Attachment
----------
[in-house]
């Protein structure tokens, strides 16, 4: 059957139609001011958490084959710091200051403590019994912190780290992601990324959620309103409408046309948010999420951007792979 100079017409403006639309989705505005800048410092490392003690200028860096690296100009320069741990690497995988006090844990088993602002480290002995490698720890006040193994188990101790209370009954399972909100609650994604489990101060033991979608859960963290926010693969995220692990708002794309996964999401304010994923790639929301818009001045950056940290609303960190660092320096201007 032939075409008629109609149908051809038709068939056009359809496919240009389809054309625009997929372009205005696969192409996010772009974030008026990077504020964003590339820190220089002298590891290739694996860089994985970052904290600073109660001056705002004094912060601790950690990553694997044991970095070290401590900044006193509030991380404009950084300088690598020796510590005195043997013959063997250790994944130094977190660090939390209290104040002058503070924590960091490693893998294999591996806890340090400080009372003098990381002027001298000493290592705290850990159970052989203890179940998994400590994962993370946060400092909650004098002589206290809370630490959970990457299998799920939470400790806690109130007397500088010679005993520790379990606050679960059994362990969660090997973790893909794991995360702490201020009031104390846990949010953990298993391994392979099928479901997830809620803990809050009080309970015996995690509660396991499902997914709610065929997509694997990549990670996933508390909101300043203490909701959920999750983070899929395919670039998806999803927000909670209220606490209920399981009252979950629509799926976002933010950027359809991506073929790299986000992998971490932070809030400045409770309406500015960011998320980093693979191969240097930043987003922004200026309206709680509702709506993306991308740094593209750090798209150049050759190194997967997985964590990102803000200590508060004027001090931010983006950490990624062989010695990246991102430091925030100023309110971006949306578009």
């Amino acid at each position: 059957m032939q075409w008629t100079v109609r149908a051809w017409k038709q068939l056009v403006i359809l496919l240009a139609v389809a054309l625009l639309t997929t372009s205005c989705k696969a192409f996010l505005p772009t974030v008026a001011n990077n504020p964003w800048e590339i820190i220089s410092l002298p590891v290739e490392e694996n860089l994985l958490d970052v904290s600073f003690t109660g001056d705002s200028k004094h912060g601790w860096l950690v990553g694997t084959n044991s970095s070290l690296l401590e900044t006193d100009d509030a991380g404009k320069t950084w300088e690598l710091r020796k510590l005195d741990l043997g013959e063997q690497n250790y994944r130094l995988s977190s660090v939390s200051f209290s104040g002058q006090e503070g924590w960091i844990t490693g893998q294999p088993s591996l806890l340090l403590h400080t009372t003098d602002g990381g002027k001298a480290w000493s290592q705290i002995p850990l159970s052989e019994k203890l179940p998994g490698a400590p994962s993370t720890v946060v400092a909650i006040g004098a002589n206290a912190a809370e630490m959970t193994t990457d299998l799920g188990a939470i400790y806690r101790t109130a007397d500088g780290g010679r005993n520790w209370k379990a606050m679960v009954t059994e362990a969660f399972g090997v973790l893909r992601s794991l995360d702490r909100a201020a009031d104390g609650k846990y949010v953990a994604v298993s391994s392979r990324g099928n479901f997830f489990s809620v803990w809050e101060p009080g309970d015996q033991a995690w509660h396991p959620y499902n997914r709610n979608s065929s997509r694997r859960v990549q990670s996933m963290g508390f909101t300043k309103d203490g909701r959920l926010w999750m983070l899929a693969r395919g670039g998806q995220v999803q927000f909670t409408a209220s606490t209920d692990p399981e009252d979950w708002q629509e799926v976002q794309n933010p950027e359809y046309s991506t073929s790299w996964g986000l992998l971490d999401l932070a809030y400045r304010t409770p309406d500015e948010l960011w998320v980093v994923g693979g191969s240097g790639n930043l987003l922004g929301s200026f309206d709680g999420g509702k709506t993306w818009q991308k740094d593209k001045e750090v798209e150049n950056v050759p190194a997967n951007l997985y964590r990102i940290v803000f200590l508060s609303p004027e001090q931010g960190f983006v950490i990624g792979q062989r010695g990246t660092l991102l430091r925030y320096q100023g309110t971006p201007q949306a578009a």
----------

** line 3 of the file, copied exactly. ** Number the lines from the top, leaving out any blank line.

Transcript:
């Amino acid at each position: 059957m032939q075409w008629t100079v109609r149908a051809w017409k038709q068939l056009v403006i359809l496919l240009a139609v389809a054309l625009l639309t997929t372009s205005c989705k696969a192409f996010l505005p772009t974030v008026a001011n990077n504020p964003w800048e590339i820190i220089s410092l002298p590891v290739e490392e694996n860089l994985l958490d970052v904290s600073f003690t109660g001056d705002s200028k004094h912060g601790w860096l950690v990553g694997t084959n044991s970095s070290l690296l401590e900044t006193d100009d509030a991380g404009k320069t950084w300088e690598l710091r020796k510590l005195d741990l043997g013959e063997q690497n250790y994944r130094l995988s977190s660090v939390s200051f209290s104040g002058q006090e503070g924590w960091i844990t490693g893998q294999p088993s591996l806890l340090l403590h400080t009372t003098d602002g990381g002027k001298a480290w000493s290592q705290i002995p850990l159970s052989e019994k203890l179940p998994g490698a400590p994962s993370t720890v946060v400092a909650i006040g004098a002589n206290a912190a809370e630490m959970t193994t990457d299998l799920g188990a939470i400790y806690r101790t109130a007397d500088g780290g010679r005993n520790w209370k379990a606050m679960v009954t059994e362990a969660f399972g090997v973790l893909r992601s794991l995360d702490r909100a201020a009031d104390g609650k846990y949010v953990a994604v298993s391994s392979r990324g099928n479901f997830f489990s809620v803990w809050e101060p009080g309970d015996q033991a995690w509660h396991p959620y499902n997914r709610n979608s065929s997509r694997r859960v990549q990670s996933m963290g508390f909101t300043k309103d203490g909701r959920l926010w999750m983070l899929a693969r395919g670039g998806q995220v999803q927000f909670t409408a209220s606490t209920d692990p399981e009252d979950w708002q629509e799926v976002q794309n933010p950027e359809y046309s991506t073929s790299w996964g986000l992998l971490d999401l932070a809030y400045r304010t409770p309406d500015e948010l960011w998320v980093v994923g693979g191969s240097g790639n930043l987003l922004g929301s200026f309206d709680g999420g509702k709506t993306w818009q991308k740094d593209k001045e750090v798209e150049n950056v050759p190194a997967n951007l997985y964590r990102i940290v803000f200590l508060s609303p004027e001090q931010g960190f983006v950490i990624g792979q062989r010695g990246t660092l991102l430091r925030y320096q100023g309110t971006p201007q949306a578009a």